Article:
From the July 24 edition of HBO's Last Week Tonight with John Oliver:
JOHN OLIVER (HOST): The Republican National Convention in Cleveland, the most apocolyptic thing ever to happen in that city, and bear in mind, their river has repeatedly caught fire.
But that message of Trump as a skilled manager was somewhat undercut by the fact the entire convention was a mismanaged shitshow. From Melania Trump using a partly plaigiarized speech to Ted Cruz being booed off the stage for not endorsing Donald Trump to the fact that supposedly Donald Trump knew Ted Cruz wouldn't endorse him and didn't care.
It's actually fitting that Trump had seemingly done so little to prepare for his party's convention, given that the party itself had done so little to prepare for Donald Trump. After the last election, the GOP published a post-mortem report, titled The Growth & Opportunity Project, analyzing their mistakes and laying out a plan to expand their appeal. Now, it featured passages like, “many minorities wrongly think that Republicans do not like them or want them in the country” and “we must emphasize ... the importance of a welcoming, inclusive message in particular when discussing issues that relate directly to a minority group.” Unfortunately, over the past year, that report and its carefully considered suggestions has been overshadowed by a different report titled literally everything Donald Trump has ever said and done. Because this is a guy who suggested building a wall to keep Mexicans out and advocated a temporary ban on Muslims entering the country.
But amazingly, through all the chaos and confusion this week, one theme did emerge. And it was accidentally summarized best -- and I can't believe I'm saying this -- by Antonio Sabato Jr., an IMDB page awarded actor, who delivered a relatively restrained speech before opening his heart regarding President Obama to ABC News.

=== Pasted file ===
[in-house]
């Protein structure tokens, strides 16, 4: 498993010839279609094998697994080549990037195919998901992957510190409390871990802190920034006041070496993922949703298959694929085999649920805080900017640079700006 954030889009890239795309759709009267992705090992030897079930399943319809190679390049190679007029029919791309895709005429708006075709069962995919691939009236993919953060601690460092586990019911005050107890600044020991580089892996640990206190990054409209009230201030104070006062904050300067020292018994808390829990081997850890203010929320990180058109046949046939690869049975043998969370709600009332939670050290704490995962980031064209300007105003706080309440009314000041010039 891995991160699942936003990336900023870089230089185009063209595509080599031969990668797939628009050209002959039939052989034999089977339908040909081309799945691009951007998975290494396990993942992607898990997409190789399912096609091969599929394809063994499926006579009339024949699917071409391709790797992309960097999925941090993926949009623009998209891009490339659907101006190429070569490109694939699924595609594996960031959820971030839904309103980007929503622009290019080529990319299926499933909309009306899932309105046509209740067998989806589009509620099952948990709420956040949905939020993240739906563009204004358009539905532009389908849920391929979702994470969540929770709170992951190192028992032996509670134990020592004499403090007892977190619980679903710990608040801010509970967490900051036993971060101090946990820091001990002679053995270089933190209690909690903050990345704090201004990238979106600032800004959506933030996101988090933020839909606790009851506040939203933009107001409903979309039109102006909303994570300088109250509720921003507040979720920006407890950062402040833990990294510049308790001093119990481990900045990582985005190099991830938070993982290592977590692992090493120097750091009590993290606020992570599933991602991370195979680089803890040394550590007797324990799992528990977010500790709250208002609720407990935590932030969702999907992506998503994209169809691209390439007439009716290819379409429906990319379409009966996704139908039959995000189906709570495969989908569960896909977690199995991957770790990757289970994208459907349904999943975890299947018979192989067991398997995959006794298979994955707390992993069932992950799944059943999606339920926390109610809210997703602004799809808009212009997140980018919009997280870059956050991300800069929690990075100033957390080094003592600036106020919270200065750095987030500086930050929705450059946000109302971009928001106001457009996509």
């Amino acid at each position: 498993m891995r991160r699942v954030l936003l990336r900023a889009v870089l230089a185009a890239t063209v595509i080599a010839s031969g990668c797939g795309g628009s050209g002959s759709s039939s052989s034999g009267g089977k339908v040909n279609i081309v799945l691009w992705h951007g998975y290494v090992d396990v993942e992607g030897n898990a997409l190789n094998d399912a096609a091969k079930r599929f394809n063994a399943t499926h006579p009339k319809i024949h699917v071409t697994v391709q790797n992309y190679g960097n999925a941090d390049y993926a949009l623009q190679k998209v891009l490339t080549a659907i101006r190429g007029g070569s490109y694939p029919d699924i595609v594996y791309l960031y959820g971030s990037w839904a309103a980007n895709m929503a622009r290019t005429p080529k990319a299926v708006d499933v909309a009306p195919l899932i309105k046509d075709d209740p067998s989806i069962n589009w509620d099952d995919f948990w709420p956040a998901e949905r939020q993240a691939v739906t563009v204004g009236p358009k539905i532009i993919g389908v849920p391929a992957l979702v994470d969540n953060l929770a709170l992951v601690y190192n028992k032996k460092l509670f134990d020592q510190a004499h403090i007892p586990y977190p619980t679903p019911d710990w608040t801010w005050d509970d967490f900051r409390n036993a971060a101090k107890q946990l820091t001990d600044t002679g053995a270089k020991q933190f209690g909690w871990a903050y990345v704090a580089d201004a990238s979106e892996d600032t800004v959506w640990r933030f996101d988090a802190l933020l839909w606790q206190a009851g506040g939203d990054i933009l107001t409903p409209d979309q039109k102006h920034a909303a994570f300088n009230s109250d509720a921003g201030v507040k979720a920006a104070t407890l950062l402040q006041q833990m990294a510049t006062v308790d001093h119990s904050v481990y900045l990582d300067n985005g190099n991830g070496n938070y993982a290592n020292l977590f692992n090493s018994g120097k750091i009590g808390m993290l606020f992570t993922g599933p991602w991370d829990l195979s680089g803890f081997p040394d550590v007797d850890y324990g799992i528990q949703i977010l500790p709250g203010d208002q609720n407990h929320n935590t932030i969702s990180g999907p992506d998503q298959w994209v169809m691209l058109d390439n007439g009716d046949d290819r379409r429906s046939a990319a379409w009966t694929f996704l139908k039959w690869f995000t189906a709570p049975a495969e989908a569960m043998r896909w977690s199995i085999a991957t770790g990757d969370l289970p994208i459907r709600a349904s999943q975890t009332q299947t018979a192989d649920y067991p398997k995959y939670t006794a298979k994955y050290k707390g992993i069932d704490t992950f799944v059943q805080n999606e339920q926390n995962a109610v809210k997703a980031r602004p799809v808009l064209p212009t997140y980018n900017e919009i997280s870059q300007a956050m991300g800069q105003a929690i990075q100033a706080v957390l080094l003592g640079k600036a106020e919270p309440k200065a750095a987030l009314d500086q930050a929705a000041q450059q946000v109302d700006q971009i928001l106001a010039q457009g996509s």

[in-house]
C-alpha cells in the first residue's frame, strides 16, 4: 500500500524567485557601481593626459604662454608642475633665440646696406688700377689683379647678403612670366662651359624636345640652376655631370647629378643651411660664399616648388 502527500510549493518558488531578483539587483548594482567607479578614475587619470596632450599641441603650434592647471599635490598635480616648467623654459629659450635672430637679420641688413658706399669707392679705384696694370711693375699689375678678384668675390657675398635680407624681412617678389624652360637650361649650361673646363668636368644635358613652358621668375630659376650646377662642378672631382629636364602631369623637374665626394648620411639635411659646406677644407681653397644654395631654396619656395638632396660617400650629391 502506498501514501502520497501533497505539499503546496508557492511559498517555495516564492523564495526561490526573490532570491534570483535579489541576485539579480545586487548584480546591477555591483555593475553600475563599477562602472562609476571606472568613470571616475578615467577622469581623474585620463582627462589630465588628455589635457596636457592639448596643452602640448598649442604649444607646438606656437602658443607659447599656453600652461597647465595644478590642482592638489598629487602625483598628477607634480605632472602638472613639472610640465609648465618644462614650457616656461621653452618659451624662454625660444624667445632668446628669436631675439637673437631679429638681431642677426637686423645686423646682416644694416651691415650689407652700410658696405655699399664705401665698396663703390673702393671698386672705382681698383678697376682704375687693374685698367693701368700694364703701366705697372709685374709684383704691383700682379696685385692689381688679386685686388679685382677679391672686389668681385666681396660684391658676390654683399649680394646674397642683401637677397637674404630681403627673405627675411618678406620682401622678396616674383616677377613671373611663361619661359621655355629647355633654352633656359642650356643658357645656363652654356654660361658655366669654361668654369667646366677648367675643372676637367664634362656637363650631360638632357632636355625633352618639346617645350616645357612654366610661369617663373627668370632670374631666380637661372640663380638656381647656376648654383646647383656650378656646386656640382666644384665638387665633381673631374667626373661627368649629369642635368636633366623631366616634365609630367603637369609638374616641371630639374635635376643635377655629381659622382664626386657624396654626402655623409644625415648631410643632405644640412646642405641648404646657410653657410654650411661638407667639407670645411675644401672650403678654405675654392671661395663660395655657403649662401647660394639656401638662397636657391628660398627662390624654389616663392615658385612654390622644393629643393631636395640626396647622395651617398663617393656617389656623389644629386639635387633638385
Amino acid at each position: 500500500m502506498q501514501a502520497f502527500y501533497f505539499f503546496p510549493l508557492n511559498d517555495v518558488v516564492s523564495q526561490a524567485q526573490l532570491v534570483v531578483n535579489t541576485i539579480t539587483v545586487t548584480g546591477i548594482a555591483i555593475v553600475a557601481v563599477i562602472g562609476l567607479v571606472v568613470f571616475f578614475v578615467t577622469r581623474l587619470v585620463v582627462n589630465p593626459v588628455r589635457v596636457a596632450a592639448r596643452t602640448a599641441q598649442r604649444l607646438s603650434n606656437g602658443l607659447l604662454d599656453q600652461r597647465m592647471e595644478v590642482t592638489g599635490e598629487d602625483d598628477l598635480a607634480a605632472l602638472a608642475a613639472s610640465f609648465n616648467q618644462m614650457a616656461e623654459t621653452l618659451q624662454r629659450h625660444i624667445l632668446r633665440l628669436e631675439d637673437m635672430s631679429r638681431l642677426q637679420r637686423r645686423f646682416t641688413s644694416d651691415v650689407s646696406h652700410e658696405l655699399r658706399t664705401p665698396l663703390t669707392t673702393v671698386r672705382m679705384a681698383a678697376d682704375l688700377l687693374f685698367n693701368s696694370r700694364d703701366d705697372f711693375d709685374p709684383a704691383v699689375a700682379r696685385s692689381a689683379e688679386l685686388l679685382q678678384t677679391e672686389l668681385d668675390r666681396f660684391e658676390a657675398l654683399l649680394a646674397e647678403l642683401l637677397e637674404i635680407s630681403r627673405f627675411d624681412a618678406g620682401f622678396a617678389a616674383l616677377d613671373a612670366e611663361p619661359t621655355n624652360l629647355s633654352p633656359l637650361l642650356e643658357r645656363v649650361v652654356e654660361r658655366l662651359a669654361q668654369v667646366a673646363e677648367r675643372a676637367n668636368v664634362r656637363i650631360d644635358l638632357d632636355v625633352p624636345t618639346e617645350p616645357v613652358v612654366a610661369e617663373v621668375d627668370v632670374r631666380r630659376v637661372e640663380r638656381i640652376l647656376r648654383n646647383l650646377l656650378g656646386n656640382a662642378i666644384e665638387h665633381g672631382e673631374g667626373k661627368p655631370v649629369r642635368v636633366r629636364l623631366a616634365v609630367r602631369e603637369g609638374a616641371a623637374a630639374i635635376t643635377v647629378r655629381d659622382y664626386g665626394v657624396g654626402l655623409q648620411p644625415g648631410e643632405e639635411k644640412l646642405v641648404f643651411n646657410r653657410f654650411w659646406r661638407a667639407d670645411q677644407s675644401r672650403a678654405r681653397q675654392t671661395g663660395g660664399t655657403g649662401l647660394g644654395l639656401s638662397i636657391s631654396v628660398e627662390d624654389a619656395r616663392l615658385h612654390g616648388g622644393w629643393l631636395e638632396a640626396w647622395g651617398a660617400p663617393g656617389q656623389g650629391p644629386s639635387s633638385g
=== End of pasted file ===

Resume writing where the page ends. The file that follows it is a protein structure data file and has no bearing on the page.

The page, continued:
ANTONIO SABATO JR.: First of all, I don't believe that the guy is a Christian. I don't believe he follows the God that I love and the Jesus that I love.
AMNA NAWAZ: You believe that President Obama is a Muslim? Is that what you're saying?
SABATO: Absolutely. Absolutely.
NAWAZ: And that is based on what you feel in your heart?
SABATO: Yeah, that's what I believe, yeah. And you know what, I have the right to believe that and you have the right to go against that, but I believe it.
OLIVER: What is truly revealing is his implication that believing something to be true is the same as it being true. Because, if anything, that was theme of the Republican convention this week. It was a four-day exercise in emphasizing feelings over facts.
It is worth noting that since President Obama took office, crime rates, the flow of illegal immigrants over our borders, and claims for unemployment benefits have all declined. And yet, frighteningly, when reporters started pointing that out, it didn't seem to matter. Just watch as Newt Gingrich brushed any effort to fact-check Trump's claims about the U.S. crime rate.
ALISYN CAMEROTA: Violent crime is down. The economy is ticking up.
NEWT GINGRICH: It is not down in the biggest cities.
CAMEROTA: Violent crime, murder rate is down. It is down.
GINGRICH: Then how come it's up in Chicago and up in Baltimore and up in Washington?
CAMEROTA: There are pockets where certainly we are not tackling murder.
GINGRICH: Your national capital, your third biggest city --
CAMEROTA: But violent crime across the country is down.